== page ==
Pedagogy 1.2 (2001) 405-409
[Access article in PDF]
From the Classroom
Teaching Children's Literature in a Postmodern World
Teaching children's literature in a university English department is an enterprise fraught with personal and professional risk. No matter how sophisticated your theoretical commitments, no matter how learned you are in and beyond your subject area, you suffer the bemused and patronizing smiles of peers who find the aesthetic virtues of Dr. Seuss less worthy of study than those of, say, Thomas Hardy or Emily Dickinson. Undergraduates, as well, are not generally predisposed to see the study of children's literature as a rigorous mental exercise. Children's literature courses have notoriously large enrollments because students perceive the content as simple, intellectually undemanding.
But in a children's literature course students can learn more about ideology and how the aesthetic practices of literary representation transform culture than in any other course they may take. The myths of their culture and, more important, the myths of their own past are what they analyze; they take apart the very stories that they used, that cultures use, to put themselves together. They see how ideas of capitalism and imperialism get wedded to moral narratives in turn-of-the-century boys' adventure fiction, creating an ideal imperial subject itching for travel and conquest in the service of God and country. Likewise they trace how piety and domesticity as values for girls are undercut by tomboy figures, like Laura Ingalls and Jo March, who have inspired countless feminists. As students and subjects of postmodernity, they learn to think both developmentally and paralogically, to figure out why texts like The Giving Tree and Love You Forever, which they find ideologically repugnant, nevertheless make them cry and why these texts might be important [End Page 405] stories for children for the same reasons that they are repulsive to adults. And my students have to use that kind of thinking to engage difficult problems: if texts like Curious George and The Story of Babar do have the racist and colonialist implications that they seem to have, should we continue to hold them up as cultural icons worth keeping? How do we engender genuine tolerance for diverse lifestyles when every fairy tale ends with a heterosexual marriage presented as a prerequisite for living happily ever after? Must Little Red Riding Hood be forever responsible for her own rape and murder, in the interest of passing on a tradition? How do we reconcile the preservation of a kind of cultural literacy with the continual reinscription of values that are offensive and harmful? All of the consciousness-raising in the world does precious little if the very stuff of our childhood fantasy remains mired in the recalcitrant ideologies of dominance and oppression.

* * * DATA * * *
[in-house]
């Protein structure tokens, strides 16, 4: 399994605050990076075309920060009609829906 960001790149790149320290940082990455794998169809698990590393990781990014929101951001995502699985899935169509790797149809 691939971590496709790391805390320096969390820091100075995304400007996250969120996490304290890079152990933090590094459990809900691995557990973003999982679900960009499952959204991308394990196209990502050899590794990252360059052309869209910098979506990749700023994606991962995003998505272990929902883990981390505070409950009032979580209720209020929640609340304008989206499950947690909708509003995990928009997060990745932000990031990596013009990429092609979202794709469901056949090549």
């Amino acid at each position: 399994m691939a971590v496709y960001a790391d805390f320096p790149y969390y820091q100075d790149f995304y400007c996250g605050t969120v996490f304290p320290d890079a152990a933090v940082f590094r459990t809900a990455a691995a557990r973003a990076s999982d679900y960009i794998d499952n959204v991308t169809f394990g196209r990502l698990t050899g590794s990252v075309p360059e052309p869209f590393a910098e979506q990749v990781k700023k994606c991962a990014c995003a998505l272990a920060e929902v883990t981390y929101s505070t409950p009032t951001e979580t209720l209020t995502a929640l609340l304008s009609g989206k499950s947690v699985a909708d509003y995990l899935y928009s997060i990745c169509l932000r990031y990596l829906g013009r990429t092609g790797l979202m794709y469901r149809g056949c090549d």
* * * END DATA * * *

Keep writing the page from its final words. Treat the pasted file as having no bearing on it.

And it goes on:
But when I explain the intellectual insights that are available to my students precisely because of the "simplicity" of the texts we study, my colleagues often look at me as if I were telling fish stories--mildly interesting but not especially credible. So, I invite you into my classroom as we read three fish stories to demonstrate the methodological pluralism and literacy challenges one might explore through children's texts.
The first story is one I use to conduct an experiment in censorship. We discuss academic freedom and censorship, and my students are all convinced of their ability to tolerate all sorts of ideas and worldviews in the spirit of intellectual inquiry. Enter Arlene Sardine, by Christopher Raschka. Arlene is a brisling who wants to be a sardine. So, early in the book, she is caught in a net with about ten thousand of her friends and dies on the deck of the fishing boat. Using rather lovely poetic language, Raschka (1998: n.p.) describes the process of becoming a sardine: "Then she was smoked, delicately. She was delicately smoked. Delicately smoked was she," and so on, as Arlene is packed in oil and hermetically sealed in a can with the other sardines. The final scene depicts a smiling Arlene curled up on a plate, about to be...